I turn on my heel and holster my phaser. I will take my chances with my crewmates. We are, as a group, obviously not ourselves, and most are unarmed. I will not shoot unless in defense of myself. Even then, I am not sure that I can do so. We are all victims. I pick up my pace.

I summon a turbolift. Captain Kirk explodes from it when it arrives.



"Have you seen Mister Spock?"

"Yes, Sir, I have," I say, and I point. "I last saw him somewhere near the xenobiology lab."

He says nothing but tears away from me in that direction. I enter the turbolift and call up my cabin deck. When I reach it, when the doors open, Brenda McAllister and Robert Hargrove tumble in, locked in a passionate embrace.

"Excuse me," I say as I step over them. It is unlikely that they hear me. I turn right and nearly run into a kneeling Michael Finn, who is leading a small group in prayer. In five steps I am at our cabin door. It is locked. I feed in the security code and wait for entrance. The door opens and I step in.

At first I believe that Eugene has extinguished all lights. But corridor lighting is notoriously and garishly bright, and within seconds my eyes begin to adapt to the lower level of light in the cabin.

My roommate is standing on a chair in the middle of the room, his back to me. In front of him is the far wall of our cabin, and on that wall is an apparition in amber and red and burnt orange. He has, somehow, coaxed a hazy silhouetted vision of an orchestra and choir out of his cabin computer, and has jerry-rigged something that projects it warmly on the wall in front of him. I turn around. On all the walls, in fact. And full symphonic harmonies surround me as well.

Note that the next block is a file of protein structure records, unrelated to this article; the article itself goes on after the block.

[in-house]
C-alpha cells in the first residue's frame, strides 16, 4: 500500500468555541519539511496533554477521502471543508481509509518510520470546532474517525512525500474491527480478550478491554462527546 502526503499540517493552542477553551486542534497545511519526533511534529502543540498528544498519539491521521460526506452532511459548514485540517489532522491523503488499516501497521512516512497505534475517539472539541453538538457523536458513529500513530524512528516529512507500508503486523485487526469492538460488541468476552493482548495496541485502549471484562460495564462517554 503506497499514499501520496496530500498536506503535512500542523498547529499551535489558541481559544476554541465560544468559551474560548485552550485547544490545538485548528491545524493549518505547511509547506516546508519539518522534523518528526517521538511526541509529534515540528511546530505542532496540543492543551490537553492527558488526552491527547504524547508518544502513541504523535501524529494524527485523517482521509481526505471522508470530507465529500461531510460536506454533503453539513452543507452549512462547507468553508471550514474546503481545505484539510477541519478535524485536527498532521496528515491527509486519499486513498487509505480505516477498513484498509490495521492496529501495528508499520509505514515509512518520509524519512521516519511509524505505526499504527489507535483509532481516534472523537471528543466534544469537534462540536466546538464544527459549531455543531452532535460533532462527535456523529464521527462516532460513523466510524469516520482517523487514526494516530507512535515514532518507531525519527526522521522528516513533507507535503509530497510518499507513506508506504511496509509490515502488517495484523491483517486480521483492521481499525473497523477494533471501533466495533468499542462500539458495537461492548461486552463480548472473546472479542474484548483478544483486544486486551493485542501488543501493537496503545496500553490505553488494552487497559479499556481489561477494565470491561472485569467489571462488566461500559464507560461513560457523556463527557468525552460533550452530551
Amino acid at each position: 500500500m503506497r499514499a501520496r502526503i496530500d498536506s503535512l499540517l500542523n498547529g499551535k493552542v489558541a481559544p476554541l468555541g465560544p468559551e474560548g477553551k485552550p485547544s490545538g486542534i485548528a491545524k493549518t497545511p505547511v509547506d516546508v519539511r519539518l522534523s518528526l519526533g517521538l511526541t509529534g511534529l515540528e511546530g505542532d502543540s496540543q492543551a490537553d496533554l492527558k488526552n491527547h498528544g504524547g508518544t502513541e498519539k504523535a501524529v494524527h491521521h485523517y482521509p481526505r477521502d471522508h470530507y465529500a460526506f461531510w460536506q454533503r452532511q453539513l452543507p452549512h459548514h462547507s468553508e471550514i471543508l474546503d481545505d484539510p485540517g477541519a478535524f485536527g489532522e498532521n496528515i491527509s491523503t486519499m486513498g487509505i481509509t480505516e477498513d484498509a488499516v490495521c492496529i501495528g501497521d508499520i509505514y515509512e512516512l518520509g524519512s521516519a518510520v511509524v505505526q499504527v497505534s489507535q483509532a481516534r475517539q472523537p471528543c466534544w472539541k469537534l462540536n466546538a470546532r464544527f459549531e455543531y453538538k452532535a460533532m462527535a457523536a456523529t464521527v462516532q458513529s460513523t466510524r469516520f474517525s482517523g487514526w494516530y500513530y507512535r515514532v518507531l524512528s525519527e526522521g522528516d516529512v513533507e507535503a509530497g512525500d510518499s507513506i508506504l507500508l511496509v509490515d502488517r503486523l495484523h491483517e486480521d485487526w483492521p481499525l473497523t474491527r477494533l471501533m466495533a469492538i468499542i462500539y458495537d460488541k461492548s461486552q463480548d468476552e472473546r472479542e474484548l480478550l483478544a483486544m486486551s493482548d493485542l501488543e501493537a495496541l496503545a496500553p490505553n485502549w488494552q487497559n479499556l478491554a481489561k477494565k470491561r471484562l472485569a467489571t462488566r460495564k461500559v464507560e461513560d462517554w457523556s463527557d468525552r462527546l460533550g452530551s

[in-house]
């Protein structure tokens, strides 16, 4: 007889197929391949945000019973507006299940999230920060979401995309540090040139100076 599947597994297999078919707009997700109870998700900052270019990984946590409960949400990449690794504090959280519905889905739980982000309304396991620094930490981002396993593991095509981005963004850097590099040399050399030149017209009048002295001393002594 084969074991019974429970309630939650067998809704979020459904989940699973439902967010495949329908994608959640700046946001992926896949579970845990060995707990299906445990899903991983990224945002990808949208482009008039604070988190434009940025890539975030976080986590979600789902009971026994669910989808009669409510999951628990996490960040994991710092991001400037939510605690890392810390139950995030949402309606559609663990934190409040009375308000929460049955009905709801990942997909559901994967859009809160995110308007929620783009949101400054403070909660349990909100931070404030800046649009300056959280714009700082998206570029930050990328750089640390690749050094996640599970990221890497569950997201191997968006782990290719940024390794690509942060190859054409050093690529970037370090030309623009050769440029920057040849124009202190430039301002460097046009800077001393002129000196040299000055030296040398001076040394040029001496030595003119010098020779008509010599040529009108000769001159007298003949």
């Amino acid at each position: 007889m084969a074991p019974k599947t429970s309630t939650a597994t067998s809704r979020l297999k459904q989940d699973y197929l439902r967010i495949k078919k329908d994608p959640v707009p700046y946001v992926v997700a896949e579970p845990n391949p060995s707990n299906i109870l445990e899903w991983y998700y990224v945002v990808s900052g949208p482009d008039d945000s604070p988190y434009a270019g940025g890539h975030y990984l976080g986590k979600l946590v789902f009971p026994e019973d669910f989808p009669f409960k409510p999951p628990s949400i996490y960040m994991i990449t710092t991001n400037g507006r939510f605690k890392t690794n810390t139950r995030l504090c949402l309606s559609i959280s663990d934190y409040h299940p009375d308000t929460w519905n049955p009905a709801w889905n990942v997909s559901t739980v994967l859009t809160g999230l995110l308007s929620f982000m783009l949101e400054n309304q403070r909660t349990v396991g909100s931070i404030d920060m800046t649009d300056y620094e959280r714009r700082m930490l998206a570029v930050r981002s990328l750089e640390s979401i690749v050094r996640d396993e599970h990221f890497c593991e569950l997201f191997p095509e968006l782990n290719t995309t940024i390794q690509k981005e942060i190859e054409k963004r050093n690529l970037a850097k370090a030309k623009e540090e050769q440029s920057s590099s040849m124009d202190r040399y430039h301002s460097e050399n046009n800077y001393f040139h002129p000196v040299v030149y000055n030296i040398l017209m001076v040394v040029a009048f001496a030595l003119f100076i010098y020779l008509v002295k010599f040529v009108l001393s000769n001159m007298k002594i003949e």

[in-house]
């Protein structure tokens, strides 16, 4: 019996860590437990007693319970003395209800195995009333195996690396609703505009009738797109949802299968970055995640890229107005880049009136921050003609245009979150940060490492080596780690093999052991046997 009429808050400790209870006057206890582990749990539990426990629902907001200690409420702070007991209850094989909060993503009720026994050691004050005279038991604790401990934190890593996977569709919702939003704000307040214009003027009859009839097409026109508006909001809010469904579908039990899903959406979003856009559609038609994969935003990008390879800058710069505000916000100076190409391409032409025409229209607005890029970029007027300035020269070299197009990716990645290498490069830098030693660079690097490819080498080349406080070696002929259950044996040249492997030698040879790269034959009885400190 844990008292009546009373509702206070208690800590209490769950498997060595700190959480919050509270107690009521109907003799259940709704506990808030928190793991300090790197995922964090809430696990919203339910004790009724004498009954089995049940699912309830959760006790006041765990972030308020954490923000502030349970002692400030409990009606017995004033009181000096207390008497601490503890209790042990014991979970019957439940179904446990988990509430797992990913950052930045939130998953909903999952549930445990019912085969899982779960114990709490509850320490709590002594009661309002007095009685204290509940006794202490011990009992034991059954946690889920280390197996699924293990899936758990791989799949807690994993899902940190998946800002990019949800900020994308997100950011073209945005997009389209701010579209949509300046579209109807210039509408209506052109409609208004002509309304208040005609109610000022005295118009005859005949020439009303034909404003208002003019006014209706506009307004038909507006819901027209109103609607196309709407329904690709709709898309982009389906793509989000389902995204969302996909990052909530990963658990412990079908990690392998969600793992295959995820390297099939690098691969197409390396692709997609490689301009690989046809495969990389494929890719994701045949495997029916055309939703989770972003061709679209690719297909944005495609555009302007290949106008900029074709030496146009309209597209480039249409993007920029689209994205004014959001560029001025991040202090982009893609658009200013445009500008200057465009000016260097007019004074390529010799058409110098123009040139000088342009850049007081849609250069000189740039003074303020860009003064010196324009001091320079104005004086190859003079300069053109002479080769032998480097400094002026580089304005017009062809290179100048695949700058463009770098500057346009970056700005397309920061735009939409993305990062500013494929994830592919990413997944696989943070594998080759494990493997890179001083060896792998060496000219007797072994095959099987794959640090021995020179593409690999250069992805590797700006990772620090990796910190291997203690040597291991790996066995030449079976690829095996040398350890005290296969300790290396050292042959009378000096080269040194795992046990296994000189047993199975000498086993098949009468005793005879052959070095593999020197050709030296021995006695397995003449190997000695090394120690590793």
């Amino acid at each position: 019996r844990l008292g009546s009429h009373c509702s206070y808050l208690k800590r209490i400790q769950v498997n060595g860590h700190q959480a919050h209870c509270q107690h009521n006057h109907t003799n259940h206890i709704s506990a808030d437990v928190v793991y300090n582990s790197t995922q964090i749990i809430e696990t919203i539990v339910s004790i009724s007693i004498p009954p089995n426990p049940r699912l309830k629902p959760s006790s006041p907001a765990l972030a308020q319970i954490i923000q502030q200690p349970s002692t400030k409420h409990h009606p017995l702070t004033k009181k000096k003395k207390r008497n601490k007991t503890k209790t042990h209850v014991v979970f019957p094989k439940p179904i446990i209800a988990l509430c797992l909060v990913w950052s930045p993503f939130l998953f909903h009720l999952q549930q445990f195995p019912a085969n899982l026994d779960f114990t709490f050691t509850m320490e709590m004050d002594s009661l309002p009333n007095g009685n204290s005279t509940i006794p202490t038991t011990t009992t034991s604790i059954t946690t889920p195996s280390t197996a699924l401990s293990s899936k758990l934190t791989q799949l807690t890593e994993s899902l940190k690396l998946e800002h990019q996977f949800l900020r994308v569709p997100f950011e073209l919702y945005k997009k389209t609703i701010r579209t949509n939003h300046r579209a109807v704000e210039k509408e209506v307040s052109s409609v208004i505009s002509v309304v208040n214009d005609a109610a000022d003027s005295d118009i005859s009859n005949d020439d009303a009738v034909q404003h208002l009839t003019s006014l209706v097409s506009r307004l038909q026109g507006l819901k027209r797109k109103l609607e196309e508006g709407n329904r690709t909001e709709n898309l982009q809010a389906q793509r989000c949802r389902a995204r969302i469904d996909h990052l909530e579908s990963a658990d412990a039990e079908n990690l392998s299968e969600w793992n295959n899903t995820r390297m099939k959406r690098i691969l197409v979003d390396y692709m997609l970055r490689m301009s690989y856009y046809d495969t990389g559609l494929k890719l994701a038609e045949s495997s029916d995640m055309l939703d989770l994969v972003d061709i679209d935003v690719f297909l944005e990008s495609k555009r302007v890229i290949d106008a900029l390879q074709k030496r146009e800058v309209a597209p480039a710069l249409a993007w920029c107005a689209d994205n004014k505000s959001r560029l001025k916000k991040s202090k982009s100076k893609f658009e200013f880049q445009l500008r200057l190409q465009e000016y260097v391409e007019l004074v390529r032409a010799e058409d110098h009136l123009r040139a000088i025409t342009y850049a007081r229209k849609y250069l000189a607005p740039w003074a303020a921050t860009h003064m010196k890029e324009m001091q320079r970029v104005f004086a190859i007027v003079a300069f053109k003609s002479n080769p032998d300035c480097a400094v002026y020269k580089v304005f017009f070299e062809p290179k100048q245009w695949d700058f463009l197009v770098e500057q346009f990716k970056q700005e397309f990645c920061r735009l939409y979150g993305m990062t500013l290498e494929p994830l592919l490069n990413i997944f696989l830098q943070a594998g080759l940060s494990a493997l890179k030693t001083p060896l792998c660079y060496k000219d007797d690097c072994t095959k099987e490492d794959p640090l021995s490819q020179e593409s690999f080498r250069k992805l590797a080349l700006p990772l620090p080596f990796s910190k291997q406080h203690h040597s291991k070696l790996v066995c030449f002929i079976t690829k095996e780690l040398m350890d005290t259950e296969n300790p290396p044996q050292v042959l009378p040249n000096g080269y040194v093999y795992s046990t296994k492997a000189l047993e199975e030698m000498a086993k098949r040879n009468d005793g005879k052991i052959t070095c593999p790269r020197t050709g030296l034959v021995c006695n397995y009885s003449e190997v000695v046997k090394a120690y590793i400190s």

And Eugene ... Eugene is directing the orchestra and the choir. He is masterful and sure in his movements. His back is arched, his head is thrown to the side, his arms wave sinuously at the flickering figures around him.

I come up beside him.

His eyes are closed. On his lips he wears a smile.

Hours earlier I would have kicked the chair out from under him, whacked him soundly on the head, and chided him for wasting his and my time. Now, I clear my throat. "Eugene?" I say.

His smile widens, his eyes remain closed. I am amazed. Usually my entrance to our cabin is met by a cringe. "Yes, Tony?" he says.

"May I watch and listen?"

It does not seem possible, but his smile grows even wider. He opens his eyes, looks down at me, and nods. "Of course," he says, and I feel a warmth pass through my body, and a sense of peace settle into my bones.

I have never felt like this before.

And so I pull up a chair, cross my arms, and quietly and appreciatively watch my roommate conduct the Vulcan Philharmonic in Beethoven’s Fifth as we await our fate.

It seems, somehow, the logical thing to do.